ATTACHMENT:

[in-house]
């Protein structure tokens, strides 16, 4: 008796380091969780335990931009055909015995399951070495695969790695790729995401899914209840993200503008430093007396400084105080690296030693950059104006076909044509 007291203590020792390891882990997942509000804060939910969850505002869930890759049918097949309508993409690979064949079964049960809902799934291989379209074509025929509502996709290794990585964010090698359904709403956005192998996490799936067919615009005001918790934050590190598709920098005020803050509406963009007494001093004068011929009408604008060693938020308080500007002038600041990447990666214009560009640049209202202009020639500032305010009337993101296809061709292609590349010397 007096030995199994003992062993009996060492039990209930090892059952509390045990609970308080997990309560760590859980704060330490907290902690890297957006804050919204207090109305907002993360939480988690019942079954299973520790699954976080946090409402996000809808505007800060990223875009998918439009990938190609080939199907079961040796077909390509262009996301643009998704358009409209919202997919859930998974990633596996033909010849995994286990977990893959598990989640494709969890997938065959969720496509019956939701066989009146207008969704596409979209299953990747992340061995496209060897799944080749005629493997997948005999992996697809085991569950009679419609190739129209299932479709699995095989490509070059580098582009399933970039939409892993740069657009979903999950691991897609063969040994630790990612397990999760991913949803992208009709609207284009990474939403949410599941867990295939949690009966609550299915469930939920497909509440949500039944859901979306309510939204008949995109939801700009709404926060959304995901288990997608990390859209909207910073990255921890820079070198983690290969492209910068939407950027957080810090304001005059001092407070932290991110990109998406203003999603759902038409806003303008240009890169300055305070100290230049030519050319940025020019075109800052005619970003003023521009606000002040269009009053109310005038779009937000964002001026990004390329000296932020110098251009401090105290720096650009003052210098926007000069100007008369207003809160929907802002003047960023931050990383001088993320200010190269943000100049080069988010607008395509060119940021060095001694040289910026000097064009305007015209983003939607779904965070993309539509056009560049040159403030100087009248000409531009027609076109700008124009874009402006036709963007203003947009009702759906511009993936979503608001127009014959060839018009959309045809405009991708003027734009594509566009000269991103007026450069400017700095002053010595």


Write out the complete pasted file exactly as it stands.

[in-house]
């Protein structure tokens, strides 16, 4: 008796380091969780335990931009055909015995399951070495695969790695790729995401899914209840993200503008430093007396400084105080690296030693950059104006076909044509 007291203590020792390891882990997942509000804060939910969850505002869930890759049918097949309508993409690979064949079964049960809902799934291989379209074509025929509502996709290794990585964010090698359904709403956005192998996490799936067919615009005001918790934050590190598709920098005020803050509406963009007494001093004068011929009408604008060693938020308080500007002038600041990447990666214009560009640049209202202009020639500032305010009337993101296809061709292609590349010397 007096030995199994003992062993009996060492039990209930090892059952509390045990609970308080997990309560760590859980704060330490907290902690890297957006804050919204207090109305907002993360939480988690019942079954299973520790699954976080946090409402996000809808505007800060990223875009998918439009990938190609080939199907079961040796077909390509262009996301643009998704358009409209919202997919859930998974990633596996033909010849995994286990977990893959598990989640494709969890997938065959969720496509019956939701066989009146207008969704596409979209299953990747992340061995496209060897799944080749005629493997997948005999992996697809085991569950009679419609190739129209299932479709699995095989490509070059580098582009399933970039939409892993740069657009979903999950691991897609063969040994630790990612397990999760991913949803992208009709609207284009990474939403949410599941867990295939949690009966609550299915469930939920497909509440949500039944859901979306309510939204008949995109939801700009709404926060959304995901288990997608990390859209909207910073990255921890820079070198983690290969492209910068939407950027957080810090304001005059001092407070932290991110990109998406203003999603759902038409806003303008240009890169300055305070100290230049030519050319940025020019075109800052005619970003003023521009606000002040269009009053109310005038779009937000964002001026990004390329000296932020110098251009401090105290720096650009003052210098926007000069100007008369207003809160929907802002003047960023931050990383001088993320200010190269943000100049080069988010607008395509060119940021060095001694040289910026000097064009305007015209983003939607779904965070993309539509056009560049040159403030100087009248000409531009027609076109700008124009874009402006036709963007203003947009009702759906511009993936979503608001127009014959060839018009959309045809405009991708003027734009594509566009000269991103007026450069400017700095002053010595």